EghtesadOnline: The Islamic Republic of Iran Customs Administration discharged more than 1.1 million tons of goods in two days to set a record.
According to Mehrdad Jamal Orounaqi, the deputy head of IRICA, a total of 15 million tons of essential goods have been cleared from customs since March 20, the beginning of the current Iranian year, but carrying out customs clearance of more than 1 million tons of goods in just two days is a record for the administration, Mehr News Agency reported.
The record comes despite problems in clearing goods largely due to currency glitches that caused massive holdups at customs terminals.
According to Abdolvahab Sahlabadi, the head of Iran’s House of Industry, Mining and Trade, many manufacturers have to import raw materials but time and again the goods are caught up in the customs’ bloated bureaucracy as well as the wrangling between the Central Bank of Iran and Industries Ministry.
“One company is now paying $5,200 per day only in demurrage charges. This is when companies are already under immense pressure in trying to evade the [US] sanctions and buy unprocessed goods and spare parts, only to come across new hurdles in the customs,” he said recently.
Goods have piled up in the customs over the past six months, he said, arguing that “[without production], manufacturers cannot export and there will be no earnings from foreign sales to repatriate. It is critical that the CBI and the Industries Ministry find a solution” out of this chaos.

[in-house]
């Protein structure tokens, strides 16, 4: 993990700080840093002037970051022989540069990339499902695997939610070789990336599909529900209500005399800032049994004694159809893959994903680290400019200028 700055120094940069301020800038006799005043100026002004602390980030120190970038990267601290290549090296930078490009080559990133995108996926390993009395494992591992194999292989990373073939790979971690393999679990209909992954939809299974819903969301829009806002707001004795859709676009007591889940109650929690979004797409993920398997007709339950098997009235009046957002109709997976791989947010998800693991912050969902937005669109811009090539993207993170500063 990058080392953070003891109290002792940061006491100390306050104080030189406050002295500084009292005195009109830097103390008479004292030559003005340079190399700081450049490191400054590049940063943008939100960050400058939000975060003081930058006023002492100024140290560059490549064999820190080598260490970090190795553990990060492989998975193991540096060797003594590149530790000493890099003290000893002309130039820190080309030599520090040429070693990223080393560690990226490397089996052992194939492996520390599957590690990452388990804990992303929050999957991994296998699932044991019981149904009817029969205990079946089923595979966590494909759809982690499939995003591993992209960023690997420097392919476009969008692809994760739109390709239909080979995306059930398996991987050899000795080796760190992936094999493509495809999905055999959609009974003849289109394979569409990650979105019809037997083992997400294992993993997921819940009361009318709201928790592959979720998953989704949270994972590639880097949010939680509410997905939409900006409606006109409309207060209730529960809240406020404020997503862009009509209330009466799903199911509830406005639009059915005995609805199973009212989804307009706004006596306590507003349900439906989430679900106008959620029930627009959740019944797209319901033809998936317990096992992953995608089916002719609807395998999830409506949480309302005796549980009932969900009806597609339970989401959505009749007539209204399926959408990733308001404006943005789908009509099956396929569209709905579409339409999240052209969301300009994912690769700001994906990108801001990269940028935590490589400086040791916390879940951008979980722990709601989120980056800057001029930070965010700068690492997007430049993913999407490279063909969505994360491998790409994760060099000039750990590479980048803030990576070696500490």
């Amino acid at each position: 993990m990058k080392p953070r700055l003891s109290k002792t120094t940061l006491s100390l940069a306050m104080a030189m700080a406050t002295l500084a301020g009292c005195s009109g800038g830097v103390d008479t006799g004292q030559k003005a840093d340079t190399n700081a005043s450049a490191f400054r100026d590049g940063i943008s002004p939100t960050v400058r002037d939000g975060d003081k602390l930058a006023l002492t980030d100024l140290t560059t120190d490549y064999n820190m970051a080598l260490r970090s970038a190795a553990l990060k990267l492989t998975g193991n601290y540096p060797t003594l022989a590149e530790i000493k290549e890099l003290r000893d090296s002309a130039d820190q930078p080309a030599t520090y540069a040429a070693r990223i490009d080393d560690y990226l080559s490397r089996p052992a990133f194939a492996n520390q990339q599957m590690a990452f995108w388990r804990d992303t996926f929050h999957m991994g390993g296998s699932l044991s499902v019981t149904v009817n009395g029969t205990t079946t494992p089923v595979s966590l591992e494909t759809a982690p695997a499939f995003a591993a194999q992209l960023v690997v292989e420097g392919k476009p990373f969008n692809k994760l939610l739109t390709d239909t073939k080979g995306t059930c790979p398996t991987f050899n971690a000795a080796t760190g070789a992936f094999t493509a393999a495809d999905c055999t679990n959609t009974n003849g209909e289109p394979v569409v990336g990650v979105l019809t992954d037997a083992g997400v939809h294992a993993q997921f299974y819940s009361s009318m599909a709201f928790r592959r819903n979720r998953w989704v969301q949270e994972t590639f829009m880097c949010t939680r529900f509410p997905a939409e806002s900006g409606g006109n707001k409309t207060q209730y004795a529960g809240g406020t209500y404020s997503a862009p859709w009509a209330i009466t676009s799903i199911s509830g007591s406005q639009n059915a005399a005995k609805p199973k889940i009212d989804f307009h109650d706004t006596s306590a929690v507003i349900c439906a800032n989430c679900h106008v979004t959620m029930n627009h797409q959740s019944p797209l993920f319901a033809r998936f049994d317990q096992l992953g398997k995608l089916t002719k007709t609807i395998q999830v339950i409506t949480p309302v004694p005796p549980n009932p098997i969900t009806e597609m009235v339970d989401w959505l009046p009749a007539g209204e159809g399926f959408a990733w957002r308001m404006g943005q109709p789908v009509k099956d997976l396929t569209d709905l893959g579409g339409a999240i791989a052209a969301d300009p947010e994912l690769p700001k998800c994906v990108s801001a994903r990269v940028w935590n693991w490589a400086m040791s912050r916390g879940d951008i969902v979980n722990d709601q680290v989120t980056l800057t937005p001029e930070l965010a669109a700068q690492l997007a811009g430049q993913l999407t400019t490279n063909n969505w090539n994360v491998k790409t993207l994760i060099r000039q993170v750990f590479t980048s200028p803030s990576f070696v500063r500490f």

“The multiple exchange rate system is another irritant for producers. Some have gone so far as to float the idea of clearing their goods from customs by meeting their currency commitments at open market rates but the proposal was rejected,” he was quoted as saying by Fars News Agency.
After the tanking of the rial in early 2017, the government introduced stringent rules, including bans on import of non-essential goods, especially those produced inside the country (known as Group IV goods).
It subsidized currency ($1=42,000 rials) for 25 categories of goods (Group I or essential goods) to help protect consumers against galloping inflation, rampant price gouging and hoarding, not to mention the high and rising cost of living.
Over the years, it turned out that the forex subsidy policy was an utter failure because people are buying almost all consumer goods at the free market currency rates.
Two other categories are also defined: Group II, which mostly includes raw materials, intermediate and capital goods, and Group III essential consumer goods.
Importers of Group II items were obliged to meet their forex requirements from the secondary forex market while companies dealing in Group III goods could buy currency from exporters not required to offer their forex earnings on Nima.
As per the law, revenues from foreign sales must be returned via one of the following ways: selling it on the secondary foreign exchange market known as Nima (Persian acronym for Integrated Forex Deal System), cash transfers through hawala, offering it to exchange bureaus and finally using the money to import goods and machinery, or allowing a third party to do so.